Rising rents put low income US renters in severe jeopardy

By Debra Watson
8 January 2018

The recent severe cold spell in large parts of the US will be remembered most due to the frequent reports of homeless citizens freezing to death, because they could not find housing, or even emergency shelter. Half a million homeless are living on the streets of major US cities this winter, according to official counts.

Millions more face a precarious housing situation, threatened not only by a lost job or illness, events that often lead to a foreclosure or eviction, but a general decline in living standards related to widening income inequality in the US.

Precipitous increases in rent and stagnant and declining wages are creating an unsustainable squeeze on lower income households. The number of those who must spend the majority of their monthly income on rent is rising and along with that the portion of the monthly income they spend on rent is rising too.

A December report on the housing crisis that appeared in a publication of the Board of Governors of the US Federal Reserve, called FEDS Notes, reports on the distress for families in the lowest US income quintile brought on by a squeeze in monthly income from rising rents and stagnant or falling wages.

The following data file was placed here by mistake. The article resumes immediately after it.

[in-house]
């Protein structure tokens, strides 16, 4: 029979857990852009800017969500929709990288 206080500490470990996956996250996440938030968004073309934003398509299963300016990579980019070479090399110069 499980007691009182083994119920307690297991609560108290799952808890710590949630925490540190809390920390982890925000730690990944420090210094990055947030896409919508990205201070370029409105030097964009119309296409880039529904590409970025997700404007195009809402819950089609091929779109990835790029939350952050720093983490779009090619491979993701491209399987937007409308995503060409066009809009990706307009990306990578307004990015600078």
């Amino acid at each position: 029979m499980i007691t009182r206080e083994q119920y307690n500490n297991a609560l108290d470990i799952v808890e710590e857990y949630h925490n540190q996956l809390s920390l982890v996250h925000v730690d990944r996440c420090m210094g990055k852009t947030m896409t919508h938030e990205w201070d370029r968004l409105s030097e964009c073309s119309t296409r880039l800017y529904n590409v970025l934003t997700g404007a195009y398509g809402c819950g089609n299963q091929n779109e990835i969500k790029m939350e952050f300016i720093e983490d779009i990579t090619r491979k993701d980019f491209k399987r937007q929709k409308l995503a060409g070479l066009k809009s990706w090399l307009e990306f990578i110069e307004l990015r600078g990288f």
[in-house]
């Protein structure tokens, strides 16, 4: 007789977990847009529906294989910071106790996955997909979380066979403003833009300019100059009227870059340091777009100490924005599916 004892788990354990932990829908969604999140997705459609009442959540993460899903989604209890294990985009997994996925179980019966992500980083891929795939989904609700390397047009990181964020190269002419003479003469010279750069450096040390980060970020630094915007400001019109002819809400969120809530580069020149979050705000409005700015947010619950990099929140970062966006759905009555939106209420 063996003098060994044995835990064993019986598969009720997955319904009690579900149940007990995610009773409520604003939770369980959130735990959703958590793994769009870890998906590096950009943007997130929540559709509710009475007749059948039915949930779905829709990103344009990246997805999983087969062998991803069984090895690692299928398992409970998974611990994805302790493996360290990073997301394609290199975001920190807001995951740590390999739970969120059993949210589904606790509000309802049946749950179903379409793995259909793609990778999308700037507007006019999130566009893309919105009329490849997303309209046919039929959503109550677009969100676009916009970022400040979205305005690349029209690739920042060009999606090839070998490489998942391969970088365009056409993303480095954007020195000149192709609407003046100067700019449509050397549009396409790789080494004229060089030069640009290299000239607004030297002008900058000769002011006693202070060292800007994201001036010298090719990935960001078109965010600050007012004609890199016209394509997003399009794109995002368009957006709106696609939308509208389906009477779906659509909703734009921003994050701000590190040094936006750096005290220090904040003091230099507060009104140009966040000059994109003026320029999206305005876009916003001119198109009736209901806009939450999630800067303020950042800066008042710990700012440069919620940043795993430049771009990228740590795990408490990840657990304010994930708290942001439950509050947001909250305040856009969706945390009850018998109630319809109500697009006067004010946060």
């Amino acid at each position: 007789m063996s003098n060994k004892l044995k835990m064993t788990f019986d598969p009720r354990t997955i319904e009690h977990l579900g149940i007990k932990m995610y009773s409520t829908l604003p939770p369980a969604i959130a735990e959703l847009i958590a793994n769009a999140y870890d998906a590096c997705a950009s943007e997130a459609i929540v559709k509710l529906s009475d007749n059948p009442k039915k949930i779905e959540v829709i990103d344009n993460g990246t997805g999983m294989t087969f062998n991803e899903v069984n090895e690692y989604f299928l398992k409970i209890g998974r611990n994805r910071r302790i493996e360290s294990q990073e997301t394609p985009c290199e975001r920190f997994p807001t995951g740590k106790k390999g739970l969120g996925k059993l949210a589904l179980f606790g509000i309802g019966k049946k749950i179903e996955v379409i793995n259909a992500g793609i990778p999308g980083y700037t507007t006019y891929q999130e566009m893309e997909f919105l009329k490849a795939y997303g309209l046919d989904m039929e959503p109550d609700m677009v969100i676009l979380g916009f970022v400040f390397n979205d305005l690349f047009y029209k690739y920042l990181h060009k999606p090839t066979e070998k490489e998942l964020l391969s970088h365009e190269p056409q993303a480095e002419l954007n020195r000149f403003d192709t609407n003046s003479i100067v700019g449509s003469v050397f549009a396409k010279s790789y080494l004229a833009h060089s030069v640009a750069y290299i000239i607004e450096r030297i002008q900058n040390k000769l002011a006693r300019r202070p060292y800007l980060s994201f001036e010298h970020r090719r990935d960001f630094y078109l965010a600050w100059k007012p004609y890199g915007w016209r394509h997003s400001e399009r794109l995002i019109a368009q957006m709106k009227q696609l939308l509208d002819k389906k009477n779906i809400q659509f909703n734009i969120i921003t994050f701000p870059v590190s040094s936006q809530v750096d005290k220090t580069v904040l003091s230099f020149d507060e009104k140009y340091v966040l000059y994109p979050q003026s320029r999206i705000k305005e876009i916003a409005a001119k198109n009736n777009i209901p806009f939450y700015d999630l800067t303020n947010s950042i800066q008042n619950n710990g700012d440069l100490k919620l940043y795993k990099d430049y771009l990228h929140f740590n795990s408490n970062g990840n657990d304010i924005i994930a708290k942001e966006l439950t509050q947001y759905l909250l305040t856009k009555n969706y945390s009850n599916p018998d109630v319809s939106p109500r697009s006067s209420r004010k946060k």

In general, these families earn under $25,000 annually. The lowest-paid fifth of US households includes workers making more than minimum wage. In Michigan a minimum wage job for a worker employed every week for the whole year yields about $18,000. Rent increases have rapidly and relentlessly outstripped stagnant or declining annual wages for workers at the lowest income levels.

Written by researchers from the US Federal Reserve and the Brookings Institution, the December report notes that the portion of monthly income that low-income households must spend on rent has been rising through the last several business cycles. “Rent burdens have increased over the past 15 years, due to both increasing rents and decreasing incomes,” they say.

The squeeze is relentless. Families at the bottom end of the pay scale have not been able to get out of the squeeze in the business recovery after a recession. They note: “This increase in rent burdens over the past 15 years occurred through each business cycle period including both the period prior to the financial crisis (2000-2006), the economic downturn (2006-2009) and the subsequent recovery (2009-2015). Although rent-to income ratios are greatest among low-income households, the share of income spent on rent also rose among higher income renters.”

They also explain the main economic sources of the plight of low-income renters: “Of the overall decline in residual income since 2000, around two-thirds came from declines in income among renters and one third resulted from rising rents.”